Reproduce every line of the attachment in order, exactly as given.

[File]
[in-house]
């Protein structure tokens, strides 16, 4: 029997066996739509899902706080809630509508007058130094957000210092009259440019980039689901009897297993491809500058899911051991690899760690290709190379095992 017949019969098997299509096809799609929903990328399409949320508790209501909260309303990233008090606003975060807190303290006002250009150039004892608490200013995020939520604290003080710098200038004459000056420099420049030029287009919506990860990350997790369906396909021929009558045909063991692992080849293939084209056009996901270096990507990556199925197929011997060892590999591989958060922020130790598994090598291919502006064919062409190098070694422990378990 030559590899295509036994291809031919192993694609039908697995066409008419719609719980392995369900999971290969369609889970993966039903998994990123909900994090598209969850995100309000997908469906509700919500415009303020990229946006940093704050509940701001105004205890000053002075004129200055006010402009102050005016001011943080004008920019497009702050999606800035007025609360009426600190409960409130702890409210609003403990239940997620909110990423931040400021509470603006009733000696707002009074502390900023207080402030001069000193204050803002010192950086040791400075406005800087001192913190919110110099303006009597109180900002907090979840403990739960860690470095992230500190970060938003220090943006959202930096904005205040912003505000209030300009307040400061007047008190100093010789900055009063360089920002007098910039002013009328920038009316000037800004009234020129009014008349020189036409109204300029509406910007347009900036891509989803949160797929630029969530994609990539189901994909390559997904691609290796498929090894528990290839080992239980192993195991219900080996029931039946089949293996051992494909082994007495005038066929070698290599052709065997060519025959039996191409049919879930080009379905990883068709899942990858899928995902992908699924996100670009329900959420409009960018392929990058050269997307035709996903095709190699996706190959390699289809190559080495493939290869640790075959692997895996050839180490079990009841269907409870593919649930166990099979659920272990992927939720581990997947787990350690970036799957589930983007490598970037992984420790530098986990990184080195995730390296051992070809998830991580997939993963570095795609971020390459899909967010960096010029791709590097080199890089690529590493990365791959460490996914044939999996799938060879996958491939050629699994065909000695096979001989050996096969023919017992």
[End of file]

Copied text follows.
[in-house]
């Protein structure tokens, strides 16, 4: 029997066996739509899902706080809630509508007058130094957000210092009259440019980039689901009897297993491809500058899911051991690899760690290709190379095992 017949019969098997299509096809799609929903990328399409949320508790209501909260309303990233008090606003975060807190303290006002250009150039004892608490200013995020939520604290003080710098200038004459000056420099420049030029287009919506990860990350997790369906396909021929009558045909063991692992080849293939084209056009996901270096990507990556199925197929011997060892590999591989958060922020130790598994090598291919502006064919062409190098070694422990378990 030559590899295509036994291809031919192993694609039908697995066409008419719609719980392995369900999971290969369609889970993966039903998994990123909900994090598209969850995100309000997908469906509700919500415009303020990229946006940093704050509940701001105004205890000053002075004129200055006010402009102050005016001011943080004008920019497009702050999606800035007025609360009426600190409960409130702890409210609003403990239940997620909110990423931040400021509470603006009733000696707002009074502390900023207080402030001069000193204050803002010192950086040791400075406005800087001192913190919110110099303006009597109180900002907090979840403990739960860690470095992230500190970060938003220090943006959202930096904005205040912003505000209030300009307040400061007047008190100093010789900055009063360089920002007098910039002013009328920038009316000037800004009234020129009014008349020189036409109204300029509406910007347009900036891509989803949160797929630029969530994609990539189901994909390559997904691609290796498929090894528990290839080992239980192993195991219900080996029931039946089949293996051992494909082994007495005038066929070698290599052709065997060519025959039996191409049919879930080009379905990883068709899942990858899928995902992908699924996100670009329900959420409009960018392929990058050269997307035709996903095709190699996706190959390699289809190559080495493939290869640790075959692997895996050839180490079990009841269907409870593919649930166990099979659920272990992927939720581990997947787990350690970036799957589930983007490598970037992984420790530098986990990184080195995730390296051992070809998830991580997939993963570095795609971020390459899909967010960096010029791709590097080199890089690529590493990365791959460490996914044939999996799938060879996958491939050629699994065909000695096979001989050996096969023919017992």